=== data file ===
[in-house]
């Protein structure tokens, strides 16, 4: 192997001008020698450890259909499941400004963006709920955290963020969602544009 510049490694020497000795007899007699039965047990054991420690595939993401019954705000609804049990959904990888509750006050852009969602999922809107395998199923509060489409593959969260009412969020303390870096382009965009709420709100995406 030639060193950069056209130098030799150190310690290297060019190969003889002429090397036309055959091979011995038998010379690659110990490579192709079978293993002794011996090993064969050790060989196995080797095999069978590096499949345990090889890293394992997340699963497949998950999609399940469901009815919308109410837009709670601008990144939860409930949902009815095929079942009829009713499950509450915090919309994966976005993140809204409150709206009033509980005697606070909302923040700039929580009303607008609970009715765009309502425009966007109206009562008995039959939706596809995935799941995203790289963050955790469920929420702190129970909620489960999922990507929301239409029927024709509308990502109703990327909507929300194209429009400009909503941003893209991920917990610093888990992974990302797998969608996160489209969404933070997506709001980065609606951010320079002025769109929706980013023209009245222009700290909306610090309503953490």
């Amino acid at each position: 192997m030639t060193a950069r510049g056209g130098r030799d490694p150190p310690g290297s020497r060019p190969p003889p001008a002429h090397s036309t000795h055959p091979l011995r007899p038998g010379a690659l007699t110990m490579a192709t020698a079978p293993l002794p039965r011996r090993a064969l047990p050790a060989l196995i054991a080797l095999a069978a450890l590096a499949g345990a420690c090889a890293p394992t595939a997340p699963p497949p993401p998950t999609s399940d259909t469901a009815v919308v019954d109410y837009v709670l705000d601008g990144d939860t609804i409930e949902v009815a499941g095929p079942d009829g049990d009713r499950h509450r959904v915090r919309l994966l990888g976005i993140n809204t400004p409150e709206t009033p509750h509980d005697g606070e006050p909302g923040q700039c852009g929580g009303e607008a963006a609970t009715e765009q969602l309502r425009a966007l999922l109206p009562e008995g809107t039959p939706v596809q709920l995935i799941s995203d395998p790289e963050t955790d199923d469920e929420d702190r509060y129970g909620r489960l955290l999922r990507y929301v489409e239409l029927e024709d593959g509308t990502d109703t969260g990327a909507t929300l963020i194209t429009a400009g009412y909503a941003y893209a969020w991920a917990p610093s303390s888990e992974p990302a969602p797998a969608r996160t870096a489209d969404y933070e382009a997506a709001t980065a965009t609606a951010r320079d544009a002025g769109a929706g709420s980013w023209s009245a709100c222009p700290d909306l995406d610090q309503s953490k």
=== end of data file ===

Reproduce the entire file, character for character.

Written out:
[in-house]
């Protein structure tokens, strides 16, 4: 192997001008020698450890259909499941400004963006709920955290963020969602544009 510049490694020497000795007899007699039965047990054991420690595939993401019954705000609804049990959904990888509750006050852009969602999922809107395998199923509060489409593959969260009412969020303390870096382009965009709420709100995406 030639060193950069056209130098030799150190310690290297060019190969003889002429090397036309055959091979011995038998010379690659110990490579192709079978293993002794011996090993064969050790060989196995080797095999069978590096499949345990090889890293394992997340699963497949998950999609399940469901009815919308109410837009709670601008990144939860409930949902009815095929079942009829009713499950509450915090919309994966976005993140809204409150709206009033509980005697606070909302923040700039929580009303607008609970009715765009309502425009966007109206009562008995039959939706596809995935799941995203790289963050955790469920929420702190129970909620489960999922990507929301239409029927024709509308990502109703990327909507929300194209429009400009909503941003893209991920917990610093888990992974990302797998969608996160489209969404933070997506709001980065609606951010320079002025769109929706980013023209009245222009700290909306610090309503953490």
């Amino acid at each position: 192997m030639t060193a950069r510049g056209g130098r030799d490694p150190p310690g290297s020497r060019p190969p003889p001008a002429h090397s036309t000795h055959p091979l011995r007899p038998g010379a690659l007699t110990m490579a192709t020698a079978p293993l002794p039965r011996r090993a064969l047990p050790a060989l196995i054991a080797l095999a069978a450890l590096a499949g345990a420690c090889a890293p394992t595939a997340p699963p497949p993401p998950t999609s399940d259909t469901a009815v919308v019954d109410y837009v709670l705000d601008g990144d939860t609804i409930e949902v009815a499941g095929p079942d009829g049990d009713r499950h509450r959904v915090r919309l994966l990888g976005i993140n809204t400004p409150e709206t009033p509750h509980d005697g606070e006050p909302g923040q700039c852009g929580g009303e607008a963006a609970t009715e765009q969602l309502r425009a966007l999922l109206p009562e008995g809107t039959p939706v596809q709920l995935i799941s995203d395998p790289e963050t955790d199923d469920e929420d702190r509060y129970g909620r489960l955290l999922r990507y929301v489409e239409l029927e024709d593959g509308t990502d109703t969260g990327a909507t929300l963020i194209t429009a400009g009412y909503a941003y893209a969020w991920a917990p610093s303390s888990e992974p990302a969602p797998a969608r996160t870096a489209d969404y933070e382009a997506a709001t980065a965009t609606a951010r320079d544009a002025g769109a929706g709420s980013w023209s009245a709100c222009p700290d909306l995406d610090q309503s953490k």